“Inquiry,” Naotake Murayama, licensed under CC-BY-SA-2.0 by Jim Doppke Because many ARDC procedures are subject to the confidentiality requirements of Supreme Court Rule 766, the structures that support those procedures often seem opaque. Many Illinois lawyers don’t know exactly how a confidential investigation becomes a formal, and public, disciplinary complaint. This post will examine the body that authorizes the filing of formal cases: the Inquiry Board. Like a Grand Jury Supreme Court Rule 753(a), which authorizes the creation of the Inquiry Board, provides that “[t]he Board shall inquire into and investigate matters referred to it by the Administrator,” and…
On June 27, the Lawyers Trust Fund honored Sari W. Montgomery with its pro bono service award. The award recognizes Sari’s pro bono work with LTF, and with the Lawyers’​ Committee for Better Housing, on a project geared toward increasing access to justice for Illinois tenants in our state. Sari’s work and dedication illuminates the ways in which legal ethics lawyers can contribute to the profession and to society, and RSMD is most proud of Sari’s accomplishment.…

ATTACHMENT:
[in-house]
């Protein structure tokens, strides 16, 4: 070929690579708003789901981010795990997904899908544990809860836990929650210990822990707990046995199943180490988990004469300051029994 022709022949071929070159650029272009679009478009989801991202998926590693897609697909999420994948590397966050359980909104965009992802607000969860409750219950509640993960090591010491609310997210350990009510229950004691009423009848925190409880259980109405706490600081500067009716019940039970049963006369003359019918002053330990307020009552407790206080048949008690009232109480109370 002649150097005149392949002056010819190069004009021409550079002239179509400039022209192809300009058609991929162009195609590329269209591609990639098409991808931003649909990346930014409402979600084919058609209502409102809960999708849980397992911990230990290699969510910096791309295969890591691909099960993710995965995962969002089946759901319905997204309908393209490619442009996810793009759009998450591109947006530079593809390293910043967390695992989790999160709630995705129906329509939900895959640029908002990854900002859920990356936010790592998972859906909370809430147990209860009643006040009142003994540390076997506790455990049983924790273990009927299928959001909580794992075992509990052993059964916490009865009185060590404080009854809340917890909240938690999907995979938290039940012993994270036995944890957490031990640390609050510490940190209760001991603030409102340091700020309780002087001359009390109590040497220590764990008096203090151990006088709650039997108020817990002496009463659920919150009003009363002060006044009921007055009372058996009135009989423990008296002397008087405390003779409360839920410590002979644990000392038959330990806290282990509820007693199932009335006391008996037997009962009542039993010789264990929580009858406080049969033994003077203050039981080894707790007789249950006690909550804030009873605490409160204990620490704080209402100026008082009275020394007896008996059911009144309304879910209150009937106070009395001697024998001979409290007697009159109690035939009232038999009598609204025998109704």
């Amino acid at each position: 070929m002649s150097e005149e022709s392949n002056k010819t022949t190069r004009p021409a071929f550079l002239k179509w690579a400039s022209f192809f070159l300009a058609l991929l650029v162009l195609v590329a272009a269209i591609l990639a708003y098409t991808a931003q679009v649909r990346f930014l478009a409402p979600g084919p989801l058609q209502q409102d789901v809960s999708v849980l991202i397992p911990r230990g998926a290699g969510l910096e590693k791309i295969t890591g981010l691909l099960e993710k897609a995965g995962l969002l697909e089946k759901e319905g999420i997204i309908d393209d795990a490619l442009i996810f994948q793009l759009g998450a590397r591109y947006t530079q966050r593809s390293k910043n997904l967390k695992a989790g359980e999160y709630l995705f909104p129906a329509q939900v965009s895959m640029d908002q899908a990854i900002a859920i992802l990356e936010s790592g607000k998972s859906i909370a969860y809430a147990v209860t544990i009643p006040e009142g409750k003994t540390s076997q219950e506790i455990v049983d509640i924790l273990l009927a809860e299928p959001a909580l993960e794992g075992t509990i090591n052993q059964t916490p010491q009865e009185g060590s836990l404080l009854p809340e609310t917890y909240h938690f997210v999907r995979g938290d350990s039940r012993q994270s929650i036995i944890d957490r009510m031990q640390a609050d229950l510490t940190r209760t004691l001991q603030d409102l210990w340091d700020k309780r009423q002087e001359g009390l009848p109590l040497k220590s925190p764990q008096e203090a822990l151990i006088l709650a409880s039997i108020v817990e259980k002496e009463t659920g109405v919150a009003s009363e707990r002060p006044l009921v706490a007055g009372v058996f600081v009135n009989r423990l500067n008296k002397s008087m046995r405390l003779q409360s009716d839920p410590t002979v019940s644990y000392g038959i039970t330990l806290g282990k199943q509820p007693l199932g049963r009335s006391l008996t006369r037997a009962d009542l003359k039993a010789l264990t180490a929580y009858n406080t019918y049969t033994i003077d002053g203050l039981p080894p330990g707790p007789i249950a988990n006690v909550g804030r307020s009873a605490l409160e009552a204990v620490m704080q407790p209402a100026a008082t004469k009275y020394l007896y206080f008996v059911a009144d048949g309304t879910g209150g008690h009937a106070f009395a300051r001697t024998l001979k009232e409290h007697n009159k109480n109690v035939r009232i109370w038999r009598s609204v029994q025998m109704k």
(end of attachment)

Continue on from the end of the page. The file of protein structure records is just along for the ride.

Sari Montgomery was a featured presenter at the ABA’s June 6, 2019 Young Professionals Event. She participated in a panel discussion on the professional responsibility implications of evolving technologies. Sari was pleased to be among other distinguished speakers, including Sen. Kirsten Gillibrand, and to help provide professional guidance to young practitioners.…
by Jim Doppke In this post, we’ll take a look at two orders recently entered by the Supreme Court that affect the ARDC and its operations. One of the orders also affects lawyers who are being or have already been prosecuted, and the other affects lawyers who may be at risk of becoming the subject of an investigation. Amendments to Supreme Court Rules 767 and 773 In its May 23, 2019 order, the Court amended Rules 767 and 773 to increase the amounts that disciplined lawyers are be required to pay in two contexts. Rule 767 pertains to reinstatement…